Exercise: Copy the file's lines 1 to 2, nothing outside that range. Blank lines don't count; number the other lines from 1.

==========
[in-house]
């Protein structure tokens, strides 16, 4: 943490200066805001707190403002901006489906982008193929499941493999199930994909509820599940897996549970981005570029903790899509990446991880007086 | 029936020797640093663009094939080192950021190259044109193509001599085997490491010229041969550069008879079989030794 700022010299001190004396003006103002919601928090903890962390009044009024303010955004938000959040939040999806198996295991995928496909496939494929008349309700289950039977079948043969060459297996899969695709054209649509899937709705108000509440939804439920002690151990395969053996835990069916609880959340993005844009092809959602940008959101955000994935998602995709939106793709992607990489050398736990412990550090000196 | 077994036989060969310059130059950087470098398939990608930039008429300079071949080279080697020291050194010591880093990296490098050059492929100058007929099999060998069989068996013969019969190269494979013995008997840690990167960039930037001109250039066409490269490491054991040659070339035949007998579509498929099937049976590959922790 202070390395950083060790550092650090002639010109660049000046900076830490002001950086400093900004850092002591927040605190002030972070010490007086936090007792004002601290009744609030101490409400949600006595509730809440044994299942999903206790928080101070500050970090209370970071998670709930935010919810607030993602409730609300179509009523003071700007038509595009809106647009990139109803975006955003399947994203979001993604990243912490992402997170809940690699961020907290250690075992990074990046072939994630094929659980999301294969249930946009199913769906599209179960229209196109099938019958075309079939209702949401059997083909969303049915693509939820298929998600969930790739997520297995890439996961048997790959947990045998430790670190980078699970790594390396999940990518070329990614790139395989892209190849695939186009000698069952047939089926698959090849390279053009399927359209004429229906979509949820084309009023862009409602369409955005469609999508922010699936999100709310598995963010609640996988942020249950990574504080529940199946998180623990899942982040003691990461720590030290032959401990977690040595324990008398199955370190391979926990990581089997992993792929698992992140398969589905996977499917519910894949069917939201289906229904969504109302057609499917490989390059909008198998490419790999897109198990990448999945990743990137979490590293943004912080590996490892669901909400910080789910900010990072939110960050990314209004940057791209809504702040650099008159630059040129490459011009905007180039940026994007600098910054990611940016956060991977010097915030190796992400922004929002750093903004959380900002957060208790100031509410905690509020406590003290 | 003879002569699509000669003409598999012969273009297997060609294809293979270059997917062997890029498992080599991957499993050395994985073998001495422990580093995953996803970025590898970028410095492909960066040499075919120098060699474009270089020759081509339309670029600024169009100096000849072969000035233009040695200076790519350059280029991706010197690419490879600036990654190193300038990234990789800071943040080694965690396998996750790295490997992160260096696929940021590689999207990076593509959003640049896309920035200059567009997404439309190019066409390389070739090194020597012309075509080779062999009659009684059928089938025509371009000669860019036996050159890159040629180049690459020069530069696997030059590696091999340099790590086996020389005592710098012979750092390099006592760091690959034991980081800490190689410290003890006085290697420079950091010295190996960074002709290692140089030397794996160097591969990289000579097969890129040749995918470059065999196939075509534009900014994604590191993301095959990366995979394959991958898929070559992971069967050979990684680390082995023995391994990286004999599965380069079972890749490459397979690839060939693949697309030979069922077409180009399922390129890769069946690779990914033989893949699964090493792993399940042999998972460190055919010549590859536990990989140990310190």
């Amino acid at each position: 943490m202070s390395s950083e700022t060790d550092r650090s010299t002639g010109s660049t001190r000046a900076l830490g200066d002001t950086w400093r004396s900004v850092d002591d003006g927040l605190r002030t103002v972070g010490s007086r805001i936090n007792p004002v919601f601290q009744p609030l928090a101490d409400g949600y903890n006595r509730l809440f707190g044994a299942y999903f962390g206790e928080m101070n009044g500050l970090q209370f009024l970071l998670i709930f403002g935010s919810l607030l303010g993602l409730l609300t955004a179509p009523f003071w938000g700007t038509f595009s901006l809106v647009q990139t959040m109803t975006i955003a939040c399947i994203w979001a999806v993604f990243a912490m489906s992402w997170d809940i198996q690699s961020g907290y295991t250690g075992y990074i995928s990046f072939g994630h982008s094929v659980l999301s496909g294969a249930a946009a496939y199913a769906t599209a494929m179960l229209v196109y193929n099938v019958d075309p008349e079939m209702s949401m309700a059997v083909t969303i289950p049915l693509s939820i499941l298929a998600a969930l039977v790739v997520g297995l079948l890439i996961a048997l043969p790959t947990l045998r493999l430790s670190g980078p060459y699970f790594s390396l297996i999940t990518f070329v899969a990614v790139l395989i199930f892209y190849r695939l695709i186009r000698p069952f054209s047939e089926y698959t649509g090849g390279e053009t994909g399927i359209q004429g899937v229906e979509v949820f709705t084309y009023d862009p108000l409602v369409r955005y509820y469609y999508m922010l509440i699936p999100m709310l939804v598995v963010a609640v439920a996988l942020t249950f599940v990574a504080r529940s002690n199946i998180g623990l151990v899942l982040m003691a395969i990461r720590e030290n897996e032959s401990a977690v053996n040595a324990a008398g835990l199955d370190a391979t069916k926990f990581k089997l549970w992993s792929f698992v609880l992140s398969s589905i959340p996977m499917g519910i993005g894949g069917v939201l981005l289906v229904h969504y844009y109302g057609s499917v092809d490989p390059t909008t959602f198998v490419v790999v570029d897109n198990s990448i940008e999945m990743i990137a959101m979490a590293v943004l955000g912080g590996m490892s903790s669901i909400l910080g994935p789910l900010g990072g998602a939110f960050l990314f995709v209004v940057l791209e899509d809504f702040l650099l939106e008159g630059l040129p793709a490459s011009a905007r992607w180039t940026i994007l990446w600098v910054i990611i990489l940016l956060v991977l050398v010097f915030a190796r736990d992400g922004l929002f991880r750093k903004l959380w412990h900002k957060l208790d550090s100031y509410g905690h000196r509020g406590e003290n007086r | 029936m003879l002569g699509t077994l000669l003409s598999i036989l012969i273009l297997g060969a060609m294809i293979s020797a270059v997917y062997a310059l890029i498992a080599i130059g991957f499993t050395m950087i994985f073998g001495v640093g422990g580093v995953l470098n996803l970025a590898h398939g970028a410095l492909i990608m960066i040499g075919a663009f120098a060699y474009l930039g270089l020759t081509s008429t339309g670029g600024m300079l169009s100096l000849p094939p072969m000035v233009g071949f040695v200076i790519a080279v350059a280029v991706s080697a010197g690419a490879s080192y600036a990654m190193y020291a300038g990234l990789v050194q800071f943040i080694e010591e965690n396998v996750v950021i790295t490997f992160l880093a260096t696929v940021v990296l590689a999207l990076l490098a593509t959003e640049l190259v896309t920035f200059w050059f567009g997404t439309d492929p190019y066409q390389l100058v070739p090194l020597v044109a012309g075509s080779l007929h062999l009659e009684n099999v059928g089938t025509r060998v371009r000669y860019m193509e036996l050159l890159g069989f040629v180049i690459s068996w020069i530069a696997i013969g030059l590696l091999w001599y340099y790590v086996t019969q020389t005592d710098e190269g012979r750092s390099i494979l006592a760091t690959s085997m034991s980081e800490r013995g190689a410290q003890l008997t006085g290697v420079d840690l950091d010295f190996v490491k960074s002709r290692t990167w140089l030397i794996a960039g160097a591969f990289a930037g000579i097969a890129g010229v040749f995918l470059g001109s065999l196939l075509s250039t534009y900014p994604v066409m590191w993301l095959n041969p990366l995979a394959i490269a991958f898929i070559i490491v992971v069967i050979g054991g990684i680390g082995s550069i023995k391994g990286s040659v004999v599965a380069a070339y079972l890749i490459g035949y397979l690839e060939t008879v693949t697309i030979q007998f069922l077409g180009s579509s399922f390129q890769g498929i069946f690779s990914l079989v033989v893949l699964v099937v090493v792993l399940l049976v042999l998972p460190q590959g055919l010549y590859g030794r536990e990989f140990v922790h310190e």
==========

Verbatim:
[in-house]
């Protein structure tokens, strides 16, 4: 943490200066805001707190403002901006489906982008193929499941493999199930994909509820599940897996549970981005570029903790899509990446991880007086 | 029936020797640093663009094939080192950021190259044109193509001599085997490491010229041969550069008879079989030794 700022010299001190004396003006103002919601928090903890962390009044009024303010955004938000959040939040999806198996295991995928496909496939494929008349309700289950039977079948043969060459297996899969695709054209649509899937709705108000509440939804439920002690151990395969053996835990069916609880959340993005844009092809959602940008959101955000994935998602995709939106793709992607990489050398736990412990550090000196 | 077994036989060969310059130059950087470098398939990608930039008429300079071949080279080697020291050194010591880093990296490098050059492929100058007929099999060998069989068996013969019969190269494979013995008997840690990167960039930037001109250039066409490269490491054991040659070339035949007998579509498929099937049976590959922790 202070390395950083060790550092650090002639010109660049000046900076830490002001950086400093900004850092002591927040605190002030972070010490007086936090007792004002601290009744609030101490409400949600006595509730809440044994299942999903206790928080101070500050970090209370970071998670709930935010919810607030993602409730609300179509009523003071700007038509595009809106647009990139109803975006955003399947994203979001993604990243912490992402997170809940690699961020907290250690075992990074990046072939994630094929659980999301294969249930946009199913769906599209179960229209196109099938019958075309079939209702949401059997083909969303049915693509939820298929998600969930790739997520297995890439996961048997790959947990045998430790670190980078699970790594390396999940990518070329990614790139395989892209190849695939186009000698069952047939089926698959090849390279053009399927359209004429229906979509949820084309009023862009409602369409955005469609999508922010699936999100709310598995963010609640996988942020249950990574504080529940199946998180623990899942982040003691990461720590030290032959401990977690040595324990008398199955370190391979926990990581089997992993792929698992992140398969589905996977499917519910894949069917939201289906229904969504109302057609499917490989390059909008198998490419790999897109198990990448999945990743990137979490590293943004912080590996490892669901909400910080789910900010990072939110960050990314209004940057791209809504702040650099008159630059040129490459011009905007180039940026994007600098910054990611940016956060991977010097915030190796992400922004929002750093903004959380900002957060208790100031509410905690509020406590003290 | 003879002569699509000669003409598999012969273009297997060609294809293979270059997917062997890029498992080599991957499993050395994985073998001495422990580093995953996803970025590898970028410095492909960066040499075919120098060699474009270089020759081509339309670029600024169009100096000849072969000035233009040695200076790519350059280029991706010197690419490879600036990654190193300038990234990789800071943040080694965690396998996750790295490997992160260096696929940021590689999207990076593509959003640049896309920035200059567009997404439309190019066409390389070739090194020597012309075509080779062999009659009684059928089938025509371009000669860019036996050159890159040629180049690459020069530069696997030059590696091999340099790590086996020389005592710098012979750092390099006592760091690959034991980081800490190689410290003890006085290697420079950091010295190996960074002709290692140089030397794996160097591969990289000579097969890129040749995918470059065999196939075509534009900014994604590191993301095959990366995979394959991958898929070559992971069967050979990684680390082995023995391994990286004999599965380069079972890749490459397979690839060939693949697309030979069922077409180009399922390129890769069946690779990914033989893949699964090493792993399940042999998972460190055919010549590859536990990989140990310190």